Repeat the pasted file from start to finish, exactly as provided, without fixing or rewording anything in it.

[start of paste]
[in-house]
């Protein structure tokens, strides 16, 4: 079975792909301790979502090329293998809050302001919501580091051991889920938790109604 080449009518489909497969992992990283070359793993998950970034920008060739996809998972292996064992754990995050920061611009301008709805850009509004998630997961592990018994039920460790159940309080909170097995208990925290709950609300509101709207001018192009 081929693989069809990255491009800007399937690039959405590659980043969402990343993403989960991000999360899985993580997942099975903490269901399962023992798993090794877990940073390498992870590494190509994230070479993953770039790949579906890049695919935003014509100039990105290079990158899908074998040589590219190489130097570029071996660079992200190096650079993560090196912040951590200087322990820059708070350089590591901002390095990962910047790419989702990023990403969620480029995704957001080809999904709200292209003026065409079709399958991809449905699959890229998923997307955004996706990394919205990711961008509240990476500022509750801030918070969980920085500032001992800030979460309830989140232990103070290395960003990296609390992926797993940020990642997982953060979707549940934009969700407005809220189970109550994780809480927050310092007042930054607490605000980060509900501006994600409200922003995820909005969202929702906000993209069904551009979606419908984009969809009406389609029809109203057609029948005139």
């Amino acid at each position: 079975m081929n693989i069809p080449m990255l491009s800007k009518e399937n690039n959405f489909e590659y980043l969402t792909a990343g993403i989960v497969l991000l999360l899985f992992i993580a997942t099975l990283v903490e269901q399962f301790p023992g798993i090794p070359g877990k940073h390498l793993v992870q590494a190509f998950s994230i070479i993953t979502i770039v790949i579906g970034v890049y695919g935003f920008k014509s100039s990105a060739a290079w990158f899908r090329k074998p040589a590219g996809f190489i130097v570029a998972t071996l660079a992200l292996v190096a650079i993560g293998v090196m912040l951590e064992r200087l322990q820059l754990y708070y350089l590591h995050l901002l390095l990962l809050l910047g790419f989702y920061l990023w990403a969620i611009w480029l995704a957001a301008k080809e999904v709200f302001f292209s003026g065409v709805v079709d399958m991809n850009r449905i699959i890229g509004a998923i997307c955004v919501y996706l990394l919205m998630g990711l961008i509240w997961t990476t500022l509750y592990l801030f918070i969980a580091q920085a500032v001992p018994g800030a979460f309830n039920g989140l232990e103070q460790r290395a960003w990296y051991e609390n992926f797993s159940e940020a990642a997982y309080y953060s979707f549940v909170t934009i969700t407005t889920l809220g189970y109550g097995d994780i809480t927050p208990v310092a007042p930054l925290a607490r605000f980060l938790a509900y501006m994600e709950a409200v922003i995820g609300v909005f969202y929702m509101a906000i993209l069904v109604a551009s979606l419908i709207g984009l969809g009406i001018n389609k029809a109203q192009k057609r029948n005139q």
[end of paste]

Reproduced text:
[in-house]
């Protein structure tokens, strides 16, 4: 079975792909301790979502090329293998809050302001919501580091051991889920938790109604 080449009518489909497969992992990283070359793993998950970034920008060739996809998972292996064992754990995050920061611009301008709805850009509004998630997961592990018994039920460790159940309080909170097995208990925290709950609300509101709207001018192009 081929693989069809990255491009800007399937690039959405590659980043969402990343993403989960991000999360899985993580997942099975903490269901399962023992798993090794877990940073390498992870590494190509994230070479993953770039790949579906890049695919935003014509100039990105290079990158899908074998040589590219190489130097570029071996660079992200190096650079993560090196912040951590200087322990820059708070350089590591901002390095990962910047790419989702990023990403969620480029995704957001080809999904709200292209003026065409079709399958991809449905699959890229998923997307955004996706990394919205990711961008509240990476500022509750801030918070969980920085500032001992800030979460309830989140232990103070290395960003990296609390992926797993940020990642997982953060979707549940934009969700407005809220189970109550994780809480927050310092007042930054607490605000980060509900501006994600409200922003995820909005969202929702906000993209069904551009979606419908984009969809009406389609029809109203057609029948005139």
């Amino acid at each position: 079975m081929n693989i069809p080449m990255l491009s800007k009518e399937n690039n959405f489909e590659y980043l969402t792909a990343g993403i989960v497969l991000l999360l899985f992992i993580a997942t099975l990283v903490e269901q399962f301790p023992g798993i090794p070359g877990k940073h390498l793993v992870q590494a190509f998950s994230i070479i993953t979502i770039v790949i579906g970034v890049y695919g935003f920008k014509s100039s990105a060739a290079w990158f899908r090329k074998p040589a590219g996809f190489i130097v570029a998972t071996l660079a992200l292996v190096a650079i993560g293998v090196m912040l951590e064992r200087l322990q820059l754990y708070y350089l590591h995050l901002l390095l990962l809050l910047g790419f989702y920061l990023w990403a969620i611009w480029l995704a957001a301008k080809e999904v709200f302001f292209s003026g065409v709805v079709d399958m991809n850009r449905i699959i890229g509004a998923i997307c955004v919501y996706l990394l919205m998630g990711l961008i509240w997961t990476t500022l509750y592990l801030f918070i969980a580091q920085a500032v001992p018994g800030a979460f309830n039920g989140l232990e103070q460790r290395a960003w990296y051991e609390n992926f797993s159940e940020a990642a997982y309080y953060s979707f549940v909170t934009i969700t407005t889920l809220g189970y109550g097995d994780i809480t927050p208990v310092a007042p930054l925290a607490r605000f980060l938790a509900y501006m994600e709950a409200v922003i995820g609300v909005f969202y929702m509101a906000i993209l069904v109604a551009s979606l419908i709207g984009l969809g009406i001018n389609k029809a109203q192009k057609r029948n005139q």